Houston-area bar owners work with police to stop DWI patrons
Kemah, TX
   
 
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KEMAH, Texas (AP) — The Kemah Police Department is on a mission to stop drunk drivers before they commit felonies.

The Galveston County Daily News reports several local bar owners and the police department have teamed up in recent months to combat drunk driving by communicating about patrons' state of inebriation and working to get them into taxis and Ubers instead of driving on the road, Police Chief Chris Reed said.

"If one of my officers pulls over a guy for a DWI, they're dealing with that for two or three hours," Reed said. "And that makes a difference in one person's life. But if they can discourage 20 or 30 people from drinking and driving, that's a big difference."

The effort, which first started about a year ago and developed into its current form about six months ago, has been enormously successful for both police and bar owners, said Harry White, who owns Voodoo Hut on Bradford Avenue in Kemah.

"We'll notice someone is intoxicated and walk them up to the bar to pay and then offer them a cab or an Uber," White said. "For the most part, they'll take that."

White wanted Voodoo Hut to be a place where people felt safe, and so when he first opened the bar more than a year ago, he emphasized security, he said.

The initiative began when White's security team, which includes eight bouncers on the weekends, started communicating with police officers in the field via walkie-talkies, Reed said.

Since that initial decision, the measure has evolved into a citywide effort to stop people from driving drunk, Reed said.

Officers now work with bar owners to train staff on how to handle unruly patrons and what to look for to spot fake IDs, White said.

Bar staff also write incident reports and keep a book of fake IDs they share with officers, White said.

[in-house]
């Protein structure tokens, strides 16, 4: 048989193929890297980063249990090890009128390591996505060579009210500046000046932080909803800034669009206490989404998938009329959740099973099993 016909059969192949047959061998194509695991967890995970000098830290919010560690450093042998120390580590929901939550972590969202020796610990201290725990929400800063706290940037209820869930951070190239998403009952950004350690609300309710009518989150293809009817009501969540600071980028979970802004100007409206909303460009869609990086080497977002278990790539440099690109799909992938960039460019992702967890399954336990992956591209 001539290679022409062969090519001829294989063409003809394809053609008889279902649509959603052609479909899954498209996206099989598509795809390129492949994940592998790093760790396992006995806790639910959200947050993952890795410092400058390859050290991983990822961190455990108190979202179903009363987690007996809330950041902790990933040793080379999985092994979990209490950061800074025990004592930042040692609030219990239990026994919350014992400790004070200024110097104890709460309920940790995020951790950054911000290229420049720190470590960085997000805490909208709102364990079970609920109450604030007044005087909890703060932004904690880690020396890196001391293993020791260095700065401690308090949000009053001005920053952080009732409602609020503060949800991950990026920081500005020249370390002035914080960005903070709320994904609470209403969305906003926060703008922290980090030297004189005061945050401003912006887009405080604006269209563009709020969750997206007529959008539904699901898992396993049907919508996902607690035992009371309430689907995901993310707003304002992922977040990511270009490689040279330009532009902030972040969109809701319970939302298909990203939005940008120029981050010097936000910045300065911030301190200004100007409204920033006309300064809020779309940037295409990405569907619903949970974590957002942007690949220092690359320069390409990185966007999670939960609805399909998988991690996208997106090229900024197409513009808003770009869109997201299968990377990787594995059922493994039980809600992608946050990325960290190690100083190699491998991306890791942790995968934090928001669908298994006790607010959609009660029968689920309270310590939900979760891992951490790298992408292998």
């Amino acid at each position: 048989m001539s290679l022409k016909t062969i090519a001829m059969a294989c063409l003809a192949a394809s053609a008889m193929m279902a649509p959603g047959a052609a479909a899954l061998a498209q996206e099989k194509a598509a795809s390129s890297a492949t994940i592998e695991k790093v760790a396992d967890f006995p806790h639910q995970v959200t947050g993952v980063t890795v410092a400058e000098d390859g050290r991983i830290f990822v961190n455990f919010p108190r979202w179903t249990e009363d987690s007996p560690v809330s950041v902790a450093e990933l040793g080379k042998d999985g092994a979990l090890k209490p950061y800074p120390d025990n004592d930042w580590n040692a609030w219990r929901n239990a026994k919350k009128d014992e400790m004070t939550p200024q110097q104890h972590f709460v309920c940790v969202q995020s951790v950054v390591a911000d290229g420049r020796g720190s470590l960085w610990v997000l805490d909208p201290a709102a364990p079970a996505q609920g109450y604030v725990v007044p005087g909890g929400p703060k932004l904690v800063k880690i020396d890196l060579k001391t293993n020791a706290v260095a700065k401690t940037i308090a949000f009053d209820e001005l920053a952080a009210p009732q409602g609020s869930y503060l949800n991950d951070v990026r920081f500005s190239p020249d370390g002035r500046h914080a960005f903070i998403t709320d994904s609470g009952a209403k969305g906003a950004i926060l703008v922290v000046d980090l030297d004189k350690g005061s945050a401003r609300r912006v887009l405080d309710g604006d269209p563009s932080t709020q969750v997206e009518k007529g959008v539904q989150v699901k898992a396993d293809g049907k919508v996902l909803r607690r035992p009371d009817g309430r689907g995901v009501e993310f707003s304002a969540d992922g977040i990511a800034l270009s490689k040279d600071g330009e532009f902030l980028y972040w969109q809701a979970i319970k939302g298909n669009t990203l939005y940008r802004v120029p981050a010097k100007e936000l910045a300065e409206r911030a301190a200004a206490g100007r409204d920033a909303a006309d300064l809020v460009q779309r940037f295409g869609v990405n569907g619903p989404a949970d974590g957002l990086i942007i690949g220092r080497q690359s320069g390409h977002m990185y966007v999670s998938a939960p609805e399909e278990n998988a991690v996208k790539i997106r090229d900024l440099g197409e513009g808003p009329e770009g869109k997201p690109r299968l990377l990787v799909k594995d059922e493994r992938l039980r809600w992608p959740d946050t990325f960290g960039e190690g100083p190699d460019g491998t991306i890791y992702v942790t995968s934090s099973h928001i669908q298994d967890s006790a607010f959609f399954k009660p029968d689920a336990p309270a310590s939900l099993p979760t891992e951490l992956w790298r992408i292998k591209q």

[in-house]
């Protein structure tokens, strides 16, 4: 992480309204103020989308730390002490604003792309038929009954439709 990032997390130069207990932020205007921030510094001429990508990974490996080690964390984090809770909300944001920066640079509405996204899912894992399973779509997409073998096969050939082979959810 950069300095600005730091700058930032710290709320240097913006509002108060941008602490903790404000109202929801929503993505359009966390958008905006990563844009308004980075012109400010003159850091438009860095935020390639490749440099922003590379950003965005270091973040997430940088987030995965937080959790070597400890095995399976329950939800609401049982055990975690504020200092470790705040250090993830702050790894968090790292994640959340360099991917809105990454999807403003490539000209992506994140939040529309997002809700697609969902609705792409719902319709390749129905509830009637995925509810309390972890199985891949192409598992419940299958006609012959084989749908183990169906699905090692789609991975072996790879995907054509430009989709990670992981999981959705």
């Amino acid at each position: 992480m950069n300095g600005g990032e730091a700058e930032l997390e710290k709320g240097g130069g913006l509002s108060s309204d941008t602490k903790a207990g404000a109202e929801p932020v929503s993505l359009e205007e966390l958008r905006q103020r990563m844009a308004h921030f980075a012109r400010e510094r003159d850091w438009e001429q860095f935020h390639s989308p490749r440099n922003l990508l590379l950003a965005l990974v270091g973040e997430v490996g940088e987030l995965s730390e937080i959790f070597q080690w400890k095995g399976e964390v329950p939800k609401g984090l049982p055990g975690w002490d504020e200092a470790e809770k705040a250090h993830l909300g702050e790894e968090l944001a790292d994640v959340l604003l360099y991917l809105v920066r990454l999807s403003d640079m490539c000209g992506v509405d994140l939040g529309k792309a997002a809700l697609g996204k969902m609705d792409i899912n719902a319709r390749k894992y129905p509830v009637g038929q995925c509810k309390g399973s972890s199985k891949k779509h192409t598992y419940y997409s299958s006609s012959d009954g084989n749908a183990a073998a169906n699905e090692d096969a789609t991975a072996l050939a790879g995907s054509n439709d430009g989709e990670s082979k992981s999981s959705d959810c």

"It's like a neighborhood watch, but in an entertainment area," Reed said.

The different bars also communicate with one another so that someone doesn't get kicked out of one place only to move onto another, White said.

"Prevention is the big thing," Reed said. "We had only two public intoxication arrests all weekend. Those could have been DWIs. We try to nip it off as early as we can."

The initiative might not stop people entirely from drinking and driving, but the goal is to minimize the problems, Reed said.

About 20 people attended the first in what are planned to be quarterly meetings between bar owners and Reed about improving communication methods, White said.

"It's great having everyone on the same page," Reed said.

Bar owners also hope by spotting and convincing people to turn over fake IDs, they can reduce underage drinking, White said.

"We're hoping to weed out a lot of that," White said.

Officers tell inebriated people they'll patrol parking lots to keep cars left overnight safe if they'll take Ubers home, Reed said.

The initiative has been so successful, officials now hope to secure grants to buy more equipment and training, Reed said.

If there's any downfall to the initiative, it's proving statistically the benefits it gives, Reed said.

"It's difficult to quantify prevention," Reed said. "But common sense says it works. And we're getting positive feedback from residents and bar owners."

___

Information from: The Galveston County Daily News, http://www.galvnews.com

This is an AP Member Exchange shared by The Galveston County Daily News

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